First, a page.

That bridge is really amazing. I’m drawn to places and buildings that have a history and I can picture this bridge in McCarthy’s The Road :) I love how I can have adventures through you:) (As I’m only going to the mountains on vacation this year, I am very happy you went on your fabulous vacation and I get to live it through your pictures and stories.)

  • Kristian says:

    That dress is just a dream on you, isn’t it? It fits so perfectly and has perfectly placed pockets and a unique color of stripes! Lovely.

    • Amber says:

      I can never resist a dress with pockets – I was just looking back through the photos from my vacation and I realised I’m in almost exactly the same, hands-in-pockets, pose in all of them!

  • Erika says:

    A super cute dress WITH an abandoned bridge story, great post! And I know all about chasing beach balls to no avail, it is always better to just let them swim away. ;-)

  • Call me M says:

    I really missed you, even though I was reading all of your posts, and kept up with your Miami trip, through Instagram.
    I really liked reading the story behind this bridge. I like such places…there is something beautiful about them. And you looked amazing in that dress.

    • Amber says:

      Awww, I was actually still posting, but I think most people assumed I wasn’t – it was a bit tumbleweedy around here! Hopefully things will get back to normal soon, though!

  • Louise says:

    What a fabulous place. I love those abandoned places and things, built by man but no longer useful. They always seem a tad eerie. The dress is beautiful and you look fantastic. Xx

  • Katie says:

    That dress is stunning! What a gorgeous shape- it really suits you :)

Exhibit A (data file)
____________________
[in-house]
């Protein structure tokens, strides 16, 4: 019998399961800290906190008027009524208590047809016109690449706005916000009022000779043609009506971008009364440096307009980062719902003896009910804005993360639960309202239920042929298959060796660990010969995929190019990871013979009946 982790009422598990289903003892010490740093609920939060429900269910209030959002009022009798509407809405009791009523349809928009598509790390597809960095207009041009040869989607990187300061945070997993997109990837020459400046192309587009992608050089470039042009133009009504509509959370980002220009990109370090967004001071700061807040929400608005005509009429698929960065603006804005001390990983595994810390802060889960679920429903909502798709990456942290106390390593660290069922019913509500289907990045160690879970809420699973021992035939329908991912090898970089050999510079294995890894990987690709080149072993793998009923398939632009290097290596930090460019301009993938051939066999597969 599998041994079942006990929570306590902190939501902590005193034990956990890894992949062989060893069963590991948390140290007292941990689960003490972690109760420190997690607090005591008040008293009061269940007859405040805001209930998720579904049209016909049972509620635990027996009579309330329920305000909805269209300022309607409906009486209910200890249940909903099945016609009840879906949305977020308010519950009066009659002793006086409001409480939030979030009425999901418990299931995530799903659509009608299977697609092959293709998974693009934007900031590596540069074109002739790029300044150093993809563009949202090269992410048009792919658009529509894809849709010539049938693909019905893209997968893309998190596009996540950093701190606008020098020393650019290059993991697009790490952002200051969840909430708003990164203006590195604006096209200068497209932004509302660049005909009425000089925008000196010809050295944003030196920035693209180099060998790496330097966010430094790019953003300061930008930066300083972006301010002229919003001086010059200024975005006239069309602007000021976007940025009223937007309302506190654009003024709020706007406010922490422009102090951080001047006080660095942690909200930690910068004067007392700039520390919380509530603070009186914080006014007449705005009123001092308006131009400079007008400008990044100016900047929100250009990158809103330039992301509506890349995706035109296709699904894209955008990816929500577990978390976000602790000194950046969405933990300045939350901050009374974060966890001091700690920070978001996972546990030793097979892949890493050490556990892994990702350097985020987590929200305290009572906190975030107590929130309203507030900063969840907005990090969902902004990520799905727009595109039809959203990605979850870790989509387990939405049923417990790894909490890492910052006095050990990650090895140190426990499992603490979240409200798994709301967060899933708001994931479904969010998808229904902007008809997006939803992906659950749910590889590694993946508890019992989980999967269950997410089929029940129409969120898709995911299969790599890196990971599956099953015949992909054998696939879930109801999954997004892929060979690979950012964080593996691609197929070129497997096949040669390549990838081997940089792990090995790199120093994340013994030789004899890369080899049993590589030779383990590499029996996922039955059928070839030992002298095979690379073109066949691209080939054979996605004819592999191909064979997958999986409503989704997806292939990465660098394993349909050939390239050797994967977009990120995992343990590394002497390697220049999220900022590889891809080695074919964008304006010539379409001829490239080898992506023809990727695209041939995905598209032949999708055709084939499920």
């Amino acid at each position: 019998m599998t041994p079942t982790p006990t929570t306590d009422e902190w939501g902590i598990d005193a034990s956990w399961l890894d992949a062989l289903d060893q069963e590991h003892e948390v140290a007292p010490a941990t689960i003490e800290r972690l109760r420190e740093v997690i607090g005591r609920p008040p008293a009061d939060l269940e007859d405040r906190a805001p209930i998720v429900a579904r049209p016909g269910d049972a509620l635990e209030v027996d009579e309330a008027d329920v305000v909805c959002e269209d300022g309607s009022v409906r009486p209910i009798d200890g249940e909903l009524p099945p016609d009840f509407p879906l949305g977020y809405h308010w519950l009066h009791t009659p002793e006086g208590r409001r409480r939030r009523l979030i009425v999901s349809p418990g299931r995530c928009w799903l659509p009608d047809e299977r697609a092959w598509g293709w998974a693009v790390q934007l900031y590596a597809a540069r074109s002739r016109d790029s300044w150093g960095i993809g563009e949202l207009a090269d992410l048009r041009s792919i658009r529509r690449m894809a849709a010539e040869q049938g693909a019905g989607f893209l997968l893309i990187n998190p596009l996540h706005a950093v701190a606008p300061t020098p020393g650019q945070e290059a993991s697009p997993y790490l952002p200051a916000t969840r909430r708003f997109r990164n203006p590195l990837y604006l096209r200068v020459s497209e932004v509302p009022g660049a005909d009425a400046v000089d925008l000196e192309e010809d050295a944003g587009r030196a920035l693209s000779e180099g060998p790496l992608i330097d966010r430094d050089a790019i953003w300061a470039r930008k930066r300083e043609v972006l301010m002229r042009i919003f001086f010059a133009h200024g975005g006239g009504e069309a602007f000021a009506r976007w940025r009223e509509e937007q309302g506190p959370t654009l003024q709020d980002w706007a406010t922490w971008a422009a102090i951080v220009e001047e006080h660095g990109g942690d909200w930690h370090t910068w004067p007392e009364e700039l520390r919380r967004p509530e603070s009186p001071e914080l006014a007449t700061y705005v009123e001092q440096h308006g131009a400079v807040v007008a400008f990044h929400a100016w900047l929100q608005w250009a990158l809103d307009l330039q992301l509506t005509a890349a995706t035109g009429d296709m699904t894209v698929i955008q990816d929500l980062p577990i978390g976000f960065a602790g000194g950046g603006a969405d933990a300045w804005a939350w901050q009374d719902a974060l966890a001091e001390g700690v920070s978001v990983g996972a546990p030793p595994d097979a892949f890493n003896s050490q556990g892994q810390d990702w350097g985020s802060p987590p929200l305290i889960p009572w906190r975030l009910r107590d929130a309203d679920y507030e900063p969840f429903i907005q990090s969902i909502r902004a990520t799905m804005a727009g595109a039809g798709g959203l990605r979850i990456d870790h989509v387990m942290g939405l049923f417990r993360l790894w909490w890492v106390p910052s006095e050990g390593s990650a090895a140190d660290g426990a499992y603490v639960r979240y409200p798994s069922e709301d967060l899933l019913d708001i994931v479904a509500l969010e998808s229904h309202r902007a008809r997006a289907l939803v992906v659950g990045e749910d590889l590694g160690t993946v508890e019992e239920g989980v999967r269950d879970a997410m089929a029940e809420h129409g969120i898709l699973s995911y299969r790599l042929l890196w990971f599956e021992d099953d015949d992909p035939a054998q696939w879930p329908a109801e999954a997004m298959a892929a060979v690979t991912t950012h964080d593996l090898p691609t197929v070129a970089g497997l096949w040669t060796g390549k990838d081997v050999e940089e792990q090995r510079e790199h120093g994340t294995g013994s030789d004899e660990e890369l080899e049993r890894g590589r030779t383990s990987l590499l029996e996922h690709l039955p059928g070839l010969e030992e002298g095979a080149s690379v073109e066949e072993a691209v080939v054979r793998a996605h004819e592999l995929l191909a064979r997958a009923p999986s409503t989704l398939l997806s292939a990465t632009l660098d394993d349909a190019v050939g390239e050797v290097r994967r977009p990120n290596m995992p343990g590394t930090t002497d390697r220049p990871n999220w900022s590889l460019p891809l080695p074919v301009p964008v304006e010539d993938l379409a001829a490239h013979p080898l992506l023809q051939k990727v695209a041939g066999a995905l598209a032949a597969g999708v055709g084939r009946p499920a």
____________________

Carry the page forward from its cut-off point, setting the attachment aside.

• Mana says:

    I love this dress, and I love that bridge and your story about it. I really love old abandoned areas too, especially when there’s a story behind it.

    Mana
    Fashion and Happy Things

  • qw says:

    Love the post! And sorry about Terry. I did once cut myself badly on the rocks running after an inflatable mattress, so there. Floaty things and the wind. -.-

    If I can offer the tiniest bit of criticism about the dress though, I think that with the low hem and low waist it sort of throws your figure off balance? it’s kind of annoying effect with the yellow print, I suppose, that elongates your bust. Anyhow. Amazing sunglasses! And hair. As always. :p

    • Amber says:

      I do have a stupidly long torso, unfortunately: I’m sorry it’s annoying! (It annoys me too, actually: makes it very hard to find dresses that fit sometimes, but hey!) And you don’t need to use a different name if you want to say something negative by the way: I don’t expect everyone to like everything :)

      • Fran says:

        Hi Amber! I didn’t change my name on purpose, it was a typo (hence why it’s a squiggle not a name :P). And frankly, I would never ever have said you have a long torso from your other dresses! I do really think it’s just this one. ;)

  • Elizabeth says:

    Lovely photographs darling, thanks so much for sharing – sounds like you had a fabulous time! And I just love the retro 50′s chic style dress you’re wearing.

    Elizabeth x

    http://www.candyflosscurlscupcakesandcouture.com

  • Virginie says:

    Amber you look gorgeous (Am I saying as usual? Yes I am…)

    Looking at the picture where the bridge’ stones are lying on the road, was thinking how post apocalyptic/drama/50s it would have been to see you in the middle of it, with no smile on your face and the picture having a black & white effect…Woooow

    Okay I know, looking too much old Hitchcock movies…

    • Amber says:

      Oh, I would’ve loved to have been able to do that! The first time I went up there I was so disappointed to not be allowed onto the abandoned part – it’s just so dramatic!